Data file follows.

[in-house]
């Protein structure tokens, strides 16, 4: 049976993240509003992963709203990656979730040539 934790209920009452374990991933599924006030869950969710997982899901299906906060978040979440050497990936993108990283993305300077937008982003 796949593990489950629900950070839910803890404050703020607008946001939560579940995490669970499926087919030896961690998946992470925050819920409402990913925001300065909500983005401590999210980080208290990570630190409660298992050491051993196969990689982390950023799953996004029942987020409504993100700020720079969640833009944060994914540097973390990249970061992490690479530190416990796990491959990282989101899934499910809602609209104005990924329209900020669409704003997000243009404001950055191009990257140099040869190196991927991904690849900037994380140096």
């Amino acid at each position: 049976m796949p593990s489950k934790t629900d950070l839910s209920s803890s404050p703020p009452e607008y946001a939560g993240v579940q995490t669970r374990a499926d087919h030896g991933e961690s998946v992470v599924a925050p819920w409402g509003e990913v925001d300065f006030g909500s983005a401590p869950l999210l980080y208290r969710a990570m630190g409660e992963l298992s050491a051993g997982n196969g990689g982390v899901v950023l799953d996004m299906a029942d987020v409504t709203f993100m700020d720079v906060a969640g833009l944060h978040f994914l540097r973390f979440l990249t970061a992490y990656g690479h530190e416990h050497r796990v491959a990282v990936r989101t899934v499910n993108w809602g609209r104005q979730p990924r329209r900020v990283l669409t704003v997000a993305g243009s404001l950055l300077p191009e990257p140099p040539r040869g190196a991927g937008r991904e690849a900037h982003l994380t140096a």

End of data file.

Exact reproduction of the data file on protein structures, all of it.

[in-house]
């Protein structure tokens, strides 16, 4: 049976993240509003992963709203990656979730040539 934790209920009452374990991933599924006030869950969710997982899901299906906060978040979440050497990936993108990283993305300077937008982003 796949593990489950629900950070839910803890404050703020607008946001939560579940995490669970499926087919030896961690998946992470925050819920409402990913925001300065909500983005401590999210980080208290990570630190409660298992050491051993196969990689982390950023799953996004029942987020409504993100700020720079969640833009944060994914540097973390990249970061992490690479530190416990796990491959990282989101899934499910809602609209104005990924329209900020669409704003997000243009404001950055191009990257140099040869190196991927991904690849900037994380140096």
């Amino acid at each position: 049976m796949p593990s489950k934790t629900d950070l839910s209920s803890s404050p703020p009452e607008y946001a939560g993240v579940q995490t669970r374990a499926d087919h030896g991933e961690s998946v992470v599924a925050p819920w409402g509003e990913v925001d300065f006030g909500s983005a401590p869950l999210l980080y208290r969710a990570m630190g409660e992963l298992s050491a051993g997982n196969g990689g982390v899901v950023l799953d996004m299906a029942d987020v409504t709203f993100m700020d720079v906060a969640g833009l944060h978040f994914l540097r973390f979440l990249t970061a992490y990656g690479h530190e416990h050497r796990v491959a990282v990936r989101t899934v499910n993108w809602g609209r104005q979730p990924r329209r900020v990283l669409t704003v997000a993305g243009s404001l950055l300077p191009e990257p140099p040539r040869g190196a991927g937008r991904e690849a900037h982003l994380t140096a």